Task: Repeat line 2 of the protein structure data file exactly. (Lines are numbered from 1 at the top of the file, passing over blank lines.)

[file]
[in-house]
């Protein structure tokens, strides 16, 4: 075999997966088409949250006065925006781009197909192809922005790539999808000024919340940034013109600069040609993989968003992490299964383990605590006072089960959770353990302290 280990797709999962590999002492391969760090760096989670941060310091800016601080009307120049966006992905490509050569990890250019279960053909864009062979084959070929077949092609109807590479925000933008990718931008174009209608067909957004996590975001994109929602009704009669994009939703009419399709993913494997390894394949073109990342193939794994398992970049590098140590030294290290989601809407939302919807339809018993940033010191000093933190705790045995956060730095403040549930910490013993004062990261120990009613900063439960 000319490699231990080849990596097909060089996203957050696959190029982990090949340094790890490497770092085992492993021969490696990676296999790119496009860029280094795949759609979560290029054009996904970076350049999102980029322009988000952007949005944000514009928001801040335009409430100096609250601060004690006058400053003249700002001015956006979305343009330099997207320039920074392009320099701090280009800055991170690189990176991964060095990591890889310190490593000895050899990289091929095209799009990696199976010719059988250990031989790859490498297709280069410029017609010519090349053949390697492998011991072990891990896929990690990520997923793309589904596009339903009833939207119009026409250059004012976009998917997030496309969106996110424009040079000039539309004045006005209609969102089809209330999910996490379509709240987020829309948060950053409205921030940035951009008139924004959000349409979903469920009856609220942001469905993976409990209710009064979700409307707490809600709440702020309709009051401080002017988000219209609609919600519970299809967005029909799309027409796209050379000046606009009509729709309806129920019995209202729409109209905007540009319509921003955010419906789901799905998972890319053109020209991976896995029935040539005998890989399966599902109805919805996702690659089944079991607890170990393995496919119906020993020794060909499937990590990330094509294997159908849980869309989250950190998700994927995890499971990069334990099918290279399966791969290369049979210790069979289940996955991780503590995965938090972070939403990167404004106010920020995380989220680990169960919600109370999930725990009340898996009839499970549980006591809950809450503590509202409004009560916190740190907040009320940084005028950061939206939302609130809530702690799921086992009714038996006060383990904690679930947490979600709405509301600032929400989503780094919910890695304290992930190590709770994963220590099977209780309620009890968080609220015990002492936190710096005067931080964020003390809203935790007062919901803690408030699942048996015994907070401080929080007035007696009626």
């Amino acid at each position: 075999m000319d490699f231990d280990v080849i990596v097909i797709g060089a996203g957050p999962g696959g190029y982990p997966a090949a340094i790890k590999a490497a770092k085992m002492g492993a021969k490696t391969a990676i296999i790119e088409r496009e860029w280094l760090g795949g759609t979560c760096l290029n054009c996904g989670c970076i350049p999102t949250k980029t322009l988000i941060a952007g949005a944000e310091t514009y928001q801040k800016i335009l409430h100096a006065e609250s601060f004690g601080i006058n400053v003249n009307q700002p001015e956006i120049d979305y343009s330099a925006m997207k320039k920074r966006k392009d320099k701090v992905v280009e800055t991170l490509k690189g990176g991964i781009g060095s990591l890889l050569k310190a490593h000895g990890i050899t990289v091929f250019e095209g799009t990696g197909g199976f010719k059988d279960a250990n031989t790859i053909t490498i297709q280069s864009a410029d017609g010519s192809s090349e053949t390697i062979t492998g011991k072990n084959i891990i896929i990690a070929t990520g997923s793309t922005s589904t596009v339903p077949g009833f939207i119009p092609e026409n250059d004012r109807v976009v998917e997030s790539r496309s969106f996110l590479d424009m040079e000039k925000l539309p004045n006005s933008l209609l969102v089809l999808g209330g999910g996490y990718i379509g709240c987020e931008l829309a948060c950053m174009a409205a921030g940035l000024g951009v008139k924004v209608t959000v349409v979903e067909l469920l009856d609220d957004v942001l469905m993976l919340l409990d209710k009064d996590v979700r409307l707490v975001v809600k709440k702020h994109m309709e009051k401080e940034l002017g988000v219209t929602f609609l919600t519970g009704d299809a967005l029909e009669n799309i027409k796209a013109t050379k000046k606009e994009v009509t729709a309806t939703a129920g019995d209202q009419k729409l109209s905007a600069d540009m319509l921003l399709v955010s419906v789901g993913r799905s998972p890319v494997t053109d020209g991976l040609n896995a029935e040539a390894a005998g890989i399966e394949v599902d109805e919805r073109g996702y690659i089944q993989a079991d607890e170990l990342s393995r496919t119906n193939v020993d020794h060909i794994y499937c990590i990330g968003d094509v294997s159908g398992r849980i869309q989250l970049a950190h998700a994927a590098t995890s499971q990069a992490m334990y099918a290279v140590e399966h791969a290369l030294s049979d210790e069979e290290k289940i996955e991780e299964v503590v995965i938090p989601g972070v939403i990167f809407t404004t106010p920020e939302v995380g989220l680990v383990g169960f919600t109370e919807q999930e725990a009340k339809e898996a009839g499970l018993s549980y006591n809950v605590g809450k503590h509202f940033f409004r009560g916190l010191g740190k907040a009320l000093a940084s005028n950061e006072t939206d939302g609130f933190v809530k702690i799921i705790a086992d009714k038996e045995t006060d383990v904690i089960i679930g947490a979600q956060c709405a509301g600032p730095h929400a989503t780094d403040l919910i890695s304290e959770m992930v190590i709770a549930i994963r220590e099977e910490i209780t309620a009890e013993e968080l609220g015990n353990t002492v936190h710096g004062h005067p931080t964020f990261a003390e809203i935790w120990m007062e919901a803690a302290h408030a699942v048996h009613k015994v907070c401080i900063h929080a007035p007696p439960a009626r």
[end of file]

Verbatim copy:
């Protein structure tokens, strides 16, 4: 075999997966088409949250006065925006781009197909192809922005790539999808000024919340940034013109600069040609993989968003992490299964383990605590006072089960959770353990302290 280990797709999962590999002492391969760090760096989670941060310091800016601080009307120049966006992905490509050569990890250019279960053909864009062979084959070929077949092609109807590479925000933008990718931008174009209608067909957004996590975001994109929602009704009669994009939703009419399709993913494997390894394949073109990342193939794994398992970049590098140590030294290290989601809407939302919807339809018993940033010191000093933190705790045995956060730095403040549930910490013993004062990261120990009613900063439960 000319490699231990080849990596097909060089996203957050696959190029982990090949340094790890490497770092085992492993021969490696990676296999790119496009860029280094795949759609979560290029054009996904970076350049999102980029322009988000952007949005944000514009928001801040335009409430100096609250601060004690006058400053003249700002001015956006979305343009330099997207320039920074392009320099701090280009800055991170690189990176991964060095990591890889310190490593000895050899990289091929095209799009990696199976010719059988250990031989790859490498297709280069410029017609010519090349053949390697492998011991072990891990896929990690990520997923793309589904596009339903009833939207119009026409250059004012976009998917997030496309969106996110424009040079000039539309004045006005209609969102089809209330999910996490379509709240987020829309948060950053409205921030940035951009008139924004959000349409979903469920009856609220942001469905993976409990209710009064979700409307707490809600709440702020309709009051401080002017988000219209609609919600519970299809967005029909799309027409796209050379000046606009009509729709309806129920019995209202729409109209905007540009319509921003955010419906789901799905998972890319053109020209991976896995029935040539005998890989399966599902109805919805996702690659089944079991607890170990393995496919119906020993020794060909499937990590990330094509294997159908849980869309989250950190998700994927995890499971990069334990099918290279399966791969290369049979210790069979289940996955991780503590995965938090972070939403990167404004106010920020995380989220680990169960919600109370999930725990009340898996009839499970549980006591809950809450503590509202409004009560916190740190907040009320940084005028950061939206939302609130809530702690799921086992009714038996006060383990904690679930947490979600709405509301600032929400989503780094919910890695304290992930190590709770994963220590099977209780309620009890968080609220015990002492936190710096005067931080964020003390809203935790007062919901803690408030699942048996015994907070401080929080007035007696009626």